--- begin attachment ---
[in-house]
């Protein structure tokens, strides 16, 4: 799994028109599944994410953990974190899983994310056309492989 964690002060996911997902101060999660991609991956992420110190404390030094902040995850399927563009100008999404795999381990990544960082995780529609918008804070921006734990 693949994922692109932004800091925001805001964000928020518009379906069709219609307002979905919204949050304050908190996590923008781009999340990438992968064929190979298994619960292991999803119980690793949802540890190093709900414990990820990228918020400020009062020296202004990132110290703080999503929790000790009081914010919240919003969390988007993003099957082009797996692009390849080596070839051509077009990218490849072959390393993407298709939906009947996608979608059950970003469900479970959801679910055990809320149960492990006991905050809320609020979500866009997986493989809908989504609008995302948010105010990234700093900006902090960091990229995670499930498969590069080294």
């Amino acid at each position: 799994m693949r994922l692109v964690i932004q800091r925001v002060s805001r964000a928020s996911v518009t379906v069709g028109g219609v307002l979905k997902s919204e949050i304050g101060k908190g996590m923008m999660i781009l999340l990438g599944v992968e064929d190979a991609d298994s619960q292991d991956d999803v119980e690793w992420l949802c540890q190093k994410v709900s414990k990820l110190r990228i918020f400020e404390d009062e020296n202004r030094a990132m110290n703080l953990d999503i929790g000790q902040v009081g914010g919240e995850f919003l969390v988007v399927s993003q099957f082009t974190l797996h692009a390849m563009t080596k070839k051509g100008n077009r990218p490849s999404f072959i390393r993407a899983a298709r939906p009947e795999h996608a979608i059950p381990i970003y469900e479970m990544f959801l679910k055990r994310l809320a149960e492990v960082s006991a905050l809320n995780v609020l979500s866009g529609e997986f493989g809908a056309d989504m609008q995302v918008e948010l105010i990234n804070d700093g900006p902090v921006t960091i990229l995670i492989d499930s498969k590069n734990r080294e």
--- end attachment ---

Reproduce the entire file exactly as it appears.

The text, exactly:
[in-house]
């Protein structure tokens, strides 16, 4: 799994028109599944994410953990974190899983994310056309492989 964690002060996911997902101060999660991609991956992420110190404390030094902040995850399927563009100008999404795999381990990544960082995780529609918008804070921006734990 693949994922692109932004800091925001805001964000928020518009379906069709219609307002979905919204949050304050908190996590923008781009999340990438992968064929190979298994619960292991999803119980690793949802540890190093709900414990990820990228918020400020009062020296202004990132110290703080999503929790000790009081914010919240919003969390988007993003099957082009797996692009390849080596070839051509077009990218490849072959390393993407298709939906009947996608979608059950970003469900479970959801679910055990809320149960492990006991905050809320609020979500866009997986493989809908989504609008995302948010105010990234700093900006902090960091990229995670499930498969590069080294």
């Amino acid at each position: 799994m693949r994922l692109v964690i932004q800091r925001v002060s805001r964000a928020s996911v518009t379906v069709g028109g219609v307002l979905k997902s919204e949050i304050g101060k908190g996590m923008m999660i781009l999340l990438g599944v992968e064929d190979a991609d298994s619960q292991d991956d999803v119980e690793w992420l949802c540890q190093k994410v709900s414990k990820l110190r990228i918020f400020e404390d009062e020296n202004r030094a990132m110290n703080l953990d999503i929790g000790q902040v009081g914010g919240e995850f919003l969390v988007v399927s993003q099957f082009t974190l797996h692009a390849m563009t080596k070839k051509g100008n077009r990218p490849s999404f072959i390393r993407a899983a298709r939906p009947e795999h996608a979608i059950p381990i970003y469900e479970m990544f959801l679910k055990r994310l809320a149960e492990v960082s006991a905050l809320n995780v609020l979500s866009g529609e997986f493989g809908a056309d989504m609008q995302v918008e948010l105010i990234n804070d700093g900006p902090v921006t960091i990229l995670i492989d499930s498969k590069n734990r080294e």